I recently decided to look into the “cycle to work” scheme. After spending several hours reading the fine print, I’ve concluded that “they” (the ever-present government ministers, the taxman, the system in general) are wearing their underpants on their head.
The links above are full of things like “Save up to 50%”! Wow. I’d love to. But there are quite a few catches, the clincher being this one:
Arrangements at the end of the 12 month loan period
All payments made over the repayment period of 12 months are for the LOAN of the bicycle and accessories. However, at the end of the loan period the University may decide to offer to sell the equipment loaned to you at a fair market rate. Unfortunately this can’t be confirmed until the end of the 12 month period.
This is standard, its not a University of Bristol thing. So what does that MEAN? Basically, you have to pay more at the end of the contract, for “your” bike – so how much? Many people say they paid a “nominal fee”, £5, £50, that sort of thing. BUT. The government decided that the second hand bike was worth 25% of its FULL VALUE. Now, this is not a bad valuation. What is bad is that you have to pay this to your employer to get “your” bike from them. They can’t even waive the fee because the taxman will charge them.
So what is the saving? I’m paying the higher tax band so it works out that I save 40% on the shop price. But I have to pay the University 25% back, making it 15 off%. Not that great, but still something, right? Again with the BUT. But you can’t buy just anything from just anywhere; sale items typically get a 10% markup in this scheme due to the costs of being in it. And the final but: you are required to get insurance, because it is not your bike, but the Universities. That is going to be 5%, right there.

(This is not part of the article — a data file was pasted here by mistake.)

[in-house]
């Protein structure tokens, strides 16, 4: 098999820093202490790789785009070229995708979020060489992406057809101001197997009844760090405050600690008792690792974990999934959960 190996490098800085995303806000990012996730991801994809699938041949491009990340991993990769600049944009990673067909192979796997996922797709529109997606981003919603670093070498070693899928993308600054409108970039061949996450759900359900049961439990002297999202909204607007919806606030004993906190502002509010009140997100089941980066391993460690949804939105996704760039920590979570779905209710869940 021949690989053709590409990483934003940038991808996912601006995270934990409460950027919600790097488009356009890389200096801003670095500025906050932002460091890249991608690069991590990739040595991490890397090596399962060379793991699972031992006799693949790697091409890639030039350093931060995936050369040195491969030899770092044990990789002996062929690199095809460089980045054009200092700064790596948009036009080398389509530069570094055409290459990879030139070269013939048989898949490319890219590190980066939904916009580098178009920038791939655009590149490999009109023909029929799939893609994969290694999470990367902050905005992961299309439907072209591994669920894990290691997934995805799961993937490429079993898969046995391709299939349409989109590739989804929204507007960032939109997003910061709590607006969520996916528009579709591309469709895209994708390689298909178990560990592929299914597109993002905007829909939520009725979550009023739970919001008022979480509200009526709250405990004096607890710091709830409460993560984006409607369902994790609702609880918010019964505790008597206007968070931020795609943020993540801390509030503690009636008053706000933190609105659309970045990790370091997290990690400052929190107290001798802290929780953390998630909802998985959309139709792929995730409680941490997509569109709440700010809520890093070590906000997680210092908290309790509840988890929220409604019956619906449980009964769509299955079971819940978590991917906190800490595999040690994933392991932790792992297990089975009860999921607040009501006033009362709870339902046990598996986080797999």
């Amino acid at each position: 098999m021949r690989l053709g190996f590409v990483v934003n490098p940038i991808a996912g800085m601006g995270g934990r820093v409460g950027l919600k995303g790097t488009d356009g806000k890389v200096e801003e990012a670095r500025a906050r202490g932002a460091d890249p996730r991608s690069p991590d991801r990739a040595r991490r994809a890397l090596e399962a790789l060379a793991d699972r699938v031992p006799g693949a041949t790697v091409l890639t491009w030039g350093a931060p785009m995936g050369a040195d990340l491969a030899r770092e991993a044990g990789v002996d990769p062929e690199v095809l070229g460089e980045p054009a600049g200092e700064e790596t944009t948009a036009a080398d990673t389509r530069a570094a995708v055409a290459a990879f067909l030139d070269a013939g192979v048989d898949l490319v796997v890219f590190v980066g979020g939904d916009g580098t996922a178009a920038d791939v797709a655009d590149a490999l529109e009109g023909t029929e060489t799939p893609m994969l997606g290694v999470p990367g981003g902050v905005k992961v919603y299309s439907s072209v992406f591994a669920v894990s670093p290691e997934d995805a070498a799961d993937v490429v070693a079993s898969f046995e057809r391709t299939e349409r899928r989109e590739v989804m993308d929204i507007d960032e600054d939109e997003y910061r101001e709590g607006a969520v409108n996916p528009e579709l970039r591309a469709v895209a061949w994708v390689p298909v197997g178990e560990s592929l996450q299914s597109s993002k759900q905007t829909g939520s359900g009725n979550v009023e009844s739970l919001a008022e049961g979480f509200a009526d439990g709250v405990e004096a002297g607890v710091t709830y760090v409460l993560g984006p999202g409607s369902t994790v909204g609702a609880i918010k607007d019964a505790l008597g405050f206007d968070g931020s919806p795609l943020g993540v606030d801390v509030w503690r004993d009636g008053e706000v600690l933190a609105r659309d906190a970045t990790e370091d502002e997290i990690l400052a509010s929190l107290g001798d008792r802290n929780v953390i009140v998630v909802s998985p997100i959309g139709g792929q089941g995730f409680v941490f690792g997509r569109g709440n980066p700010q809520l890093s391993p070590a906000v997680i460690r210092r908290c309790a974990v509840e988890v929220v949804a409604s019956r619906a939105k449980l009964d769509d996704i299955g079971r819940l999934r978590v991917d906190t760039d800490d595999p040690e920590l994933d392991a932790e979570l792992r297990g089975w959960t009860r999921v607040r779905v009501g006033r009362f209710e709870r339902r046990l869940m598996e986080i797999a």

And there we are: I save, all in, nothing. Better yet, someone on a lower income would save less tax and could be out of pocket!
There are a couple of caveats: potentially, the company doesn’t have to charge you the full 25%, and if they feel nice, they might just “gift” it to you and charge the tax on the value (which might be 10% of the total price). But they might not. Are they perhaps making saving cuts at the moment? Do you trust them? Really? Really?
So the people who introduced this rule are basically wearing their underpants* on their head. They know should cycle, so they give us an incentive. They make a law giving us a tax discount. People must be covered up, so they make a law that we have to wear underpants. But the rules say that the bike is the companies property, so they tell them they must account for their assets. Underpants “must always be worn”. So the incentive is lost, and better yet, lots of money is wasted on the scheme. So they wear the underpants on their head, better yet covering their eyes so they can’t see the other naked people.
If only they said how much it would save in advance, at least we could appreciate the benefits (or otherwise). As it is anyone sensible sees the worst case scenario and fears it. Uncertainty is no incentive.
* The analogy permits women to continue wearing bras, provided that they also wear them on their head just like in Weird Science.